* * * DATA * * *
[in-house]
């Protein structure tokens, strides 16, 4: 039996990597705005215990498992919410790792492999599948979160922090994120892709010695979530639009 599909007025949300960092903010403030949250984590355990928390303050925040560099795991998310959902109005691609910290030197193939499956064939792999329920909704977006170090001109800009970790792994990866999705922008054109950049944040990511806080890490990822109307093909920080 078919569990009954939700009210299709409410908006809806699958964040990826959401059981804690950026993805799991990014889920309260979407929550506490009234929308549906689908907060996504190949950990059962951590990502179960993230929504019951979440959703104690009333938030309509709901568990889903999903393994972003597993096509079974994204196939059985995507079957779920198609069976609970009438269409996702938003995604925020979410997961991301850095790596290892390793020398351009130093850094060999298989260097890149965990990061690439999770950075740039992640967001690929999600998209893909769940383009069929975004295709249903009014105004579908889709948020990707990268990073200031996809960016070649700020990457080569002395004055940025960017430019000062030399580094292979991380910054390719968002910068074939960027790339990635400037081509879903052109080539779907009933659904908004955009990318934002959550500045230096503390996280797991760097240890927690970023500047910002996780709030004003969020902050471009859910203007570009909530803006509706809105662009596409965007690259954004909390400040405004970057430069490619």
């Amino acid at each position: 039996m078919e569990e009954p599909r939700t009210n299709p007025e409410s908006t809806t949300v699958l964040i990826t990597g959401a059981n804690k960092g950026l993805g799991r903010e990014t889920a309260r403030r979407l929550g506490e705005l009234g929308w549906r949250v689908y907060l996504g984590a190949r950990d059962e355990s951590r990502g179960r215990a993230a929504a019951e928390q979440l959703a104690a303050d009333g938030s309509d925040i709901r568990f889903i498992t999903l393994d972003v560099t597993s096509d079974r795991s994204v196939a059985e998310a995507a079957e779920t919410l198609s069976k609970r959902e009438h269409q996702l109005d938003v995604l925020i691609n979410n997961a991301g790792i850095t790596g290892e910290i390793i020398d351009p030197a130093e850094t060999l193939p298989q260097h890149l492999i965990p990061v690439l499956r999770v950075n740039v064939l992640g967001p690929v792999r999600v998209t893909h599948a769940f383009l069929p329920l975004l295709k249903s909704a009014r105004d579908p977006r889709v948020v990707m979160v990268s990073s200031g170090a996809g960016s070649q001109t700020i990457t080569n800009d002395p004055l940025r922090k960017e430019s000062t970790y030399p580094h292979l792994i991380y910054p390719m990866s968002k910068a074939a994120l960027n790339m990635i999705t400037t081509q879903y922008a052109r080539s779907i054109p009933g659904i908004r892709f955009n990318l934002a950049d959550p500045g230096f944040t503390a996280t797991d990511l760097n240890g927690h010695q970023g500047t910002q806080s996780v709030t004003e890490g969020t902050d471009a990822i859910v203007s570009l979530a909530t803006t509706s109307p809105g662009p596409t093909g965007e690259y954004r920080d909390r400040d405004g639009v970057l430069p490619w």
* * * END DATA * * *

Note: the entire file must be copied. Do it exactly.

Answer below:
[in-house]
């Protein structure tokens, strides 16, 4: 039996990597705005215990498992919410790792492999599948979160922090994120892709010695979530639009 599909007025949300960092903010403030949250984590355990928390303050925040560099795991998310959902109005691609910290030197193939499956064939792999329920909704977006170090001109800009970790792994990866999705922008054109950049944040990511806080890490990822109307093909920080 078919569990009954939700009210299709409410908006809806699958964040990826959401059981804690950026993805799991990014889920309260979407929550506490009234929308549906689908907060996504190949950990059962951590990502179960993230929504019951979440959703104690009333938030309509709901568990889903999903393994972003597993096509079974994204196939059985995507079957779920198609069976609970009438269409996702938003995604925020979410997961991301850095790596290892390793020398351009130093850094060999298989260097890149965990990061690439999770950075740039992640967001690929999600998209893909769940383009069929975004295709249903009014105004579908889709948020990707990268990073200031996809960016070649700020990457080569002395004055940025960017430019000062030399580094292979991380910054390719968002910068074939960027790339990635400037081509879903052109080539779907009933659904908004955009990318934002959550500045230096503390996280797991760097240890927690970023500047910002996780709030004003969020902050471009859910203007570009909530803006509706809105662009596409965007690259954004909390400040405004970057430069490619």
């Amino acid at each position: 039996m078919e569990e009954p599909r939700t009210n299709p007025e409410s908006t809806t949300v699958l964040i990826t990597g959401a059981n804690k960092g950026l993805g799991r903010e990014t889920a309260r403030r979407l929550g506490e705005l009234g929308w549906r949250v689908y907060l996504g984590a190949r950990d059962e355990s951590r990502g179960r215990a993230a929504a019951e928390q979440l959703a104690a303050d009333g938030s309509d925040i709901r568990f889903i498992t999903l393994d972003v560099t597993s096509d079974r795991s994204v196939a059985e998310a995507a079957e779920t919410l198609s069976k609970r959902e009438h269409q996702l109005d938003v995604l925020i691609n979410n997961a991301g790792i850095t790596g290892e910290i390793i020398d351009p030197a130093e850094t060999l193939p298989q260097h890149l492999i965990p990061v690439l499956r999770v950075n740039v064939l992640g967001p690929v792999r999600v998209t893909h599948a769940f383009l069929p329920l975004l295709k249903s909704a009014r105004d579908p977006r889709v948020v990707m979160v990268s990073s200031g170090a996809g960016s070649q001109t700020i990457t080569n800009d002395p004055l940025r922090k960017e430019s000062t970790y030399p580094h292979l792994i991380y910054p390719m990866s968002k910068a074939a994120l960027n790339m990635i999705t400037t081509q879903y922008a052109r080539s779907i054109p009933g659904i908004r892709f955009n990318l934002a950049d959550p500045g230096f944040t503390a996280t797991d990511l760097n240890g927690h010695q970023g500047t910002q806080s996780v709030t004003e890490g969020t902050d471009a990822i859910v203007s570009l979530a909530t803006t509706s109307p809105g662009p596409t093909g965007e690259y954004r920080d909390r400040d405004g639009v970057l430069p490619w």